What Is an Owlbear?

Michael Karr

December 2, 2022

Owlbears are a classic monster in Dungeons & Dragons lore. They’re basically what you’d expect after crossing a giant owl with a bear—just as cute and twice as deadly. They come in a variety of forms, from the snowy owlbear to the skeletal owlbear and two-headed owlbear found in the Infernal Machine Rebuild adventure.

Two-Headed OwlbearAlthough owlbears are a commonly encountered creature, little is known about their origins and nature. Yet, they can be a fun addition to your D&D game.

In this article, we'll answer key questions about owlbears, including:

Where Do Owlbears Come From?

No one truly knows where owlbears came from. Some say that owlbears are the result of a twisted wizard’s experiments. Others may tell you that they have long seen owlbears in the Feywild. In either event, owlbears are now found throughout forested regions of the Forgotten Realms, D&D’s most popular setting.

They are known to live in caves or ruins, where they sleep on beds made of the gnawed bones of their prey. Owlbears occasionally travel together in mated pairs. However, these pairs last only so long as their offspring are young and defenseless, as most of the owlbear’s 20-year lifespan is spent alone.

Fighting an Owlbear

An extremely aggressive forest predator, owlbears will often attack without provocation, relying on their brute strength rather than stealth to overcome their prey. When in combat with a party, owlbears will usually try to take out the character posing the greatest threat first, perhaps only shifting their attention if another character is able to draw their focus.

When facing an owlbear, a low-level party would do well to think strategically. Catch the owlbear unawares by setting up some kind of trap or finding the perfect vantage point for long ranged attacks. Though categorized as a monstrosity, owlbears behave like any other natural predator and are likely to flee if outmatched, unless of course they are cornered or defending their young.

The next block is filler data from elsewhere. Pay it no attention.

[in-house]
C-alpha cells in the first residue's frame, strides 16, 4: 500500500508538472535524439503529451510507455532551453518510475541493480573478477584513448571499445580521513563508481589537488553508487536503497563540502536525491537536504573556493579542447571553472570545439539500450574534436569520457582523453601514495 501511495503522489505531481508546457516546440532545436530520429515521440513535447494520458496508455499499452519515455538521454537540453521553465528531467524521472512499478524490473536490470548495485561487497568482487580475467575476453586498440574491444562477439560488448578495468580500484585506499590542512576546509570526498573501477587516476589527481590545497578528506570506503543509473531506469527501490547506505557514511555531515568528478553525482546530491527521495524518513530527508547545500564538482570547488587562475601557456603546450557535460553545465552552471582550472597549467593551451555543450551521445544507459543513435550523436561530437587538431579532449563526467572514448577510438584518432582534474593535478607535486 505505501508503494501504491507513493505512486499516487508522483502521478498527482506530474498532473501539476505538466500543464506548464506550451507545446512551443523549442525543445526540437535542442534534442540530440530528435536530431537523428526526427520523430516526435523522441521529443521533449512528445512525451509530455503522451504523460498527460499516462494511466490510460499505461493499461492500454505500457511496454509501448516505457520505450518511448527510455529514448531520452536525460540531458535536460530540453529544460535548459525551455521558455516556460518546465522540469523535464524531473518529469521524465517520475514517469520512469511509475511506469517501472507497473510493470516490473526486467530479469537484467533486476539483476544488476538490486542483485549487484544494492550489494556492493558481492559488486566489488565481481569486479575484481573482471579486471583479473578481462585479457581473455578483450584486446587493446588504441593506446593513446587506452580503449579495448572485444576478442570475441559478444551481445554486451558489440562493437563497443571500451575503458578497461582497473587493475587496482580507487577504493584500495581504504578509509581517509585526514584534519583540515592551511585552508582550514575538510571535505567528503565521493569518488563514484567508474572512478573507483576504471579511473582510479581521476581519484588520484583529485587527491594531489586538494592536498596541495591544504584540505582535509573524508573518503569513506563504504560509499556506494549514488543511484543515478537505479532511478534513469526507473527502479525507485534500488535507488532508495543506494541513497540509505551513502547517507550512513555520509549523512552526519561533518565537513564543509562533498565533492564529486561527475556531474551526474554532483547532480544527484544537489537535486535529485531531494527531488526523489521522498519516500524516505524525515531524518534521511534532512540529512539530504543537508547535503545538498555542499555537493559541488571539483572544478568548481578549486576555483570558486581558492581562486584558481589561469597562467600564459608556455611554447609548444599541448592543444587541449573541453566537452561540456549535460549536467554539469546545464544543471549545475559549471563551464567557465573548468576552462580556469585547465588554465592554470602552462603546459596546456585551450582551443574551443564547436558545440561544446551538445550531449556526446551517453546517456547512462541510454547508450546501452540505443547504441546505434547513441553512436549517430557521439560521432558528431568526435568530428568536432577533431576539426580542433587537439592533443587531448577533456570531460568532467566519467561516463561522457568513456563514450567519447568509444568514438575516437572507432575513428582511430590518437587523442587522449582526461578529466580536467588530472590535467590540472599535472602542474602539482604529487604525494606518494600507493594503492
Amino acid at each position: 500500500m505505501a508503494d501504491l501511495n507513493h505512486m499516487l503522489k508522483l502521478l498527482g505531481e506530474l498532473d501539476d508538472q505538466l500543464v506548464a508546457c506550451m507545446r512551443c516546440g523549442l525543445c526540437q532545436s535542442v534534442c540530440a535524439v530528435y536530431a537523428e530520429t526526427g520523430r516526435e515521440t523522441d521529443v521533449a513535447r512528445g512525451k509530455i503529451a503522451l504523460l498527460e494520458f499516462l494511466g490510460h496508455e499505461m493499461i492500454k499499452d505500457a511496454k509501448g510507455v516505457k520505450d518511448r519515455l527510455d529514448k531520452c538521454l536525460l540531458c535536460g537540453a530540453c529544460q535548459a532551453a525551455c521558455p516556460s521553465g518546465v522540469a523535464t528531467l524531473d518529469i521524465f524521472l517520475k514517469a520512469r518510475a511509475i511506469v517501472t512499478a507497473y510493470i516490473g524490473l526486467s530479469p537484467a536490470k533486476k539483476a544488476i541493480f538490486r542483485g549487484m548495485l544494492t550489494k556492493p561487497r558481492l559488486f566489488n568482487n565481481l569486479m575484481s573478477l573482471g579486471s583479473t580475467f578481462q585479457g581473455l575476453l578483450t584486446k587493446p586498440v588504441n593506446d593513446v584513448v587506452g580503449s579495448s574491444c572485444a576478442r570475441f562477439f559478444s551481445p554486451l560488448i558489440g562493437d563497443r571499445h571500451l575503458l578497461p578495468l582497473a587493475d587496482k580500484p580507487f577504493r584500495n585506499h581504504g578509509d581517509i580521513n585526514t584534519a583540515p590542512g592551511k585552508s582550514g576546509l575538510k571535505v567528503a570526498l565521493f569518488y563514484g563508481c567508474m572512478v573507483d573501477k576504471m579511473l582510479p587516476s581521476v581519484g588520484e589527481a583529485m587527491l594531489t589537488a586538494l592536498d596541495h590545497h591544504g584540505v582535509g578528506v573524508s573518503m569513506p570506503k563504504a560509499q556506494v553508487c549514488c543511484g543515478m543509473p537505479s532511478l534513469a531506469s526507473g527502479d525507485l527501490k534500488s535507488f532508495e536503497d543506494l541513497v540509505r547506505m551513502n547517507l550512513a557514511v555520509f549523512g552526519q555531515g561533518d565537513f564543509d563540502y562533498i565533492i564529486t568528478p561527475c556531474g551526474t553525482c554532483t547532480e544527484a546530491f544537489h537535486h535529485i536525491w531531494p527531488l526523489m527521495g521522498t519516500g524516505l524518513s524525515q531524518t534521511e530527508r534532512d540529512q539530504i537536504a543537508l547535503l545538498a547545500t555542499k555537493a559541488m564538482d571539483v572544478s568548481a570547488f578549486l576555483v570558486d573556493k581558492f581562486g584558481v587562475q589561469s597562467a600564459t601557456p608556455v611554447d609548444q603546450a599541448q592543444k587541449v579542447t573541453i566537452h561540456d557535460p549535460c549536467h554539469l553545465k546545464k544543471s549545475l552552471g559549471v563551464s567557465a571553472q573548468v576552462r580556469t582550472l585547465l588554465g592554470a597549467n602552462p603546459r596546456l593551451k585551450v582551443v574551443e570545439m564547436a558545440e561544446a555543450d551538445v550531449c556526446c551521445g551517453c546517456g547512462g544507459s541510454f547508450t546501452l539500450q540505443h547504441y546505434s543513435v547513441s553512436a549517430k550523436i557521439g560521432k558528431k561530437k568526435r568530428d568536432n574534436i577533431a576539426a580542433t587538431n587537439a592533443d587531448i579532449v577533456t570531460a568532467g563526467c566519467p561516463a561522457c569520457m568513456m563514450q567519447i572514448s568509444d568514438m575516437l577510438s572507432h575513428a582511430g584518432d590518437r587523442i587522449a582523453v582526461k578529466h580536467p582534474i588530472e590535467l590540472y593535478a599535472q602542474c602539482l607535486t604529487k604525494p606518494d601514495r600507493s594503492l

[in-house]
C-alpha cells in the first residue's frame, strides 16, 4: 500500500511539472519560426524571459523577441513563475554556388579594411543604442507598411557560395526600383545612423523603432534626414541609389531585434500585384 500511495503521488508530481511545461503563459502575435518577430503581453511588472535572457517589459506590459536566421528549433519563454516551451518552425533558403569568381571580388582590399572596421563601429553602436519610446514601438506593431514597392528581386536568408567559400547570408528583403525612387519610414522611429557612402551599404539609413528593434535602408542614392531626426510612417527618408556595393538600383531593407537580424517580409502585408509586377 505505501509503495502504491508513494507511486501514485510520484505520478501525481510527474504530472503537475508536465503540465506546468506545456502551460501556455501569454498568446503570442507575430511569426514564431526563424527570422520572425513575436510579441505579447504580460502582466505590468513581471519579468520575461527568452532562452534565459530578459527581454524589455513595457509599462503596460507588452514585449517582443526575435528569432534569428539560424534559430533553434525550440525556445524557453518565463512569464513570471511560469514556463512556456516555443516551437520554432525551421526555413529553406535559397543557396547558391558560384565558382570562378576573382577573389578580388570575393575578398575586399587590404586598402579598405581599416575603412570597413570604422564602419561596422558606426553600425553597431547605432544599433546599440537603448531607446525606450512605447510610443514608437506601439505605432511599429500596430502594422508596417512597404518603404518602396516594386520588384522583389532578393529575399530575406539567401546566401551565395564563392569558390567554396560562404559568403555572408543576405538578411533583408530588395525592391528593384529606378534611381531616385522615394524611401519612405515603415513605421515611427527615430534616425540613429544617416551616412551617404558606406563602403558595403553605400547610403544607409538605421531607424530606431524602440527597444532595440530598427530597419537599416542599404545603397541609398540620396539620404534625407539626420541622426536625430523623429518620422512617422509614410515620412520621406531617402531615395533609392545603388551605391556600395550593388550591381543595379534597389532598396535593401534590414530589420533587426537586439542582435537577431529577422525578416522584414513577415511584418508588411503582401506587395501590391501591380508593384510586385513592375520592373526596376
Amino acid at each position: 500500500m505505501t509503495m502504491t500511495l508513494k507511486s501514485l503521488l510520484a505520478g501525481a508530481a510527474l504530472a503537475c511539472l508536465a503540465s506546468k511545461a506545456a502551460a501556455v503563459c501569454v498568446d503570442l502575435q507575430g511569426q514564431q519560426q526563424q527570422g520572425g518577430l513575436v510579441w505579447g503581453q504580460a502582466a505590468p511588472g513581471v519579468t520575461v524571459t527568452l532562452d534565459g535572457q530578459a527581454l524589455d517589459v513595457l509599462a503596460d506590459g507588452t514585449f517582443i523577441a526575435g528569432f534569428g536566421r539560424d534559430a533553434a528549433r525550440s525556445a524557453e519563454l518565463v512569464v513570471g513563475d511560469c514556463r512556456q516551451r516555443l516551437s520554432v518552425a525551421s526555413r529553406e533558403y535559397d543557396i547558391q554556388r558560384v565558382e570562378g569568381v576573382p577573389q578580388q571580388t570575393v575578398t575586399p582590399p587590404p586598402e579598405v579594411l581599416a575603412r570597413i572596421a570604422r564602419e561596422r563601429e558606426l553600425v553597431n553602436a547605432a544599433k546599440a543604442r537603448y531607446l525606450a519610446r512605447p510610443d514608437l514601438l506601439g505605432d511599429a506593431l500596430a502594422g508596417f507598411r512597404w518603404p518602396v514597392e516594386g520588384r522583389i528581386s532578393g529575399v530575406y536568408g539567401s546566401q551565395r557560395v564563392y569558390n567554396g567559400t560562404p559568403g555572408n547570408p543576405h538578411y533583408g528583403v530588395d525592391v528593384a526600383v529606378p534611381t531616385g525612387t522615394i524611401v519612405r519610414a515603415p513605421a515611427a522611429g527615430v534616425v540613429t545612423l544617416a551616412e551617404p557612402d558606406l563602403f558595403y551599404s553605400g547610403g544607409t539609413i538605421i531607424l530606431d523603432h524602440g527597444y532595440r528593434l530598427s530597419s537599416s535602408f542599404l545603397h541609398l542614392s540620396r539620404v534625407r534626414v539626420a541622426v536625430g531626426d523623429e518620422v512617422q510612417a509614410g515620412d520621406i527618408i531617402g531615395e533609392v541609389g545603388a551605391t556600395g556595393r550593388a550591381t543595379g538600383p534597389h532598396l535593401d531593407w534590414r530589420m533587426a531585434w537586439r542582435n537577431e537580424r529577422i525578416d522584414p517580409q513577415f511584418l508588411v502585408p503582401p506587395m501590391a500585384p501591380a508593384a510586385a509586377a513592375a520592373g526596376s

A highly trained owlbear or one under the sway of a spellcaster, will naturally exhibit different behaviors, such as a lack of self-preservation or a willingness to allow a rider or trainer to fight alongside them.

Owlbears have Keen Sight and Smell and as a result roll advantage on Wisdom (Perception) checks involving these senses. They get multiple attacks with their beak and claws, dishing out piercing and slashing damage, respectively. With a challenge rating of 3, your standard owlbear makes for a good random encounter for a low-level party looking for a challenge. For a greater challenge, look to the two-headed owlbear.

Can You Train an Owlbear?

Though fierce, owlbears are trainable and can serve as savage companions to those willing to put in the effort. According to the arcano-biologists at Strixhaven University, owlbears can best be trained using incentives. Muffins and cupcakes can quell an owlbear’s naturally sour stomach, for example. These sour stomachs are so well-documented that the screech of the owlbear is said to resemble the screech of a common owl suffering from stomach pain.

Owlbears are also best taught new tasks by example, with the trainer acting out the desired tasks. This may mean that a trainer would have to walk on all fours in front of a domesticated owlbear in order to train it as a mount.

Your hard work could pay off handsomely. There are frontier settlements who actually engage in owlbear racing and elven communities in the forest that encourage owlbears to hunt the grounds beneath their treetop homes as an added measure of defense.

Do Owlbears Lay Eggs?

Yes, owlbears lay eggs, at least according to lore from an earlier edition of D&D. These eggs are worth up to 2,000 silver each and are highly sought after commodities. With that in mind, including the procurement of black market owlbear eggs into your campaign would likely inspire some interesting player options and story hooks.

Can a Druid Wild Shape Into an Owlbear?

According to rules as written: no. Owlbears are categorized in fifth edition as monstrosities and not beasts, meaning a druid can’t Wild Shape into one. That being said, the owlbear has similar stats to beasts with the same challenge rating. So, a Dungeon Master may allow a druid to turn into an owlbear without necessarily breaking game balance.


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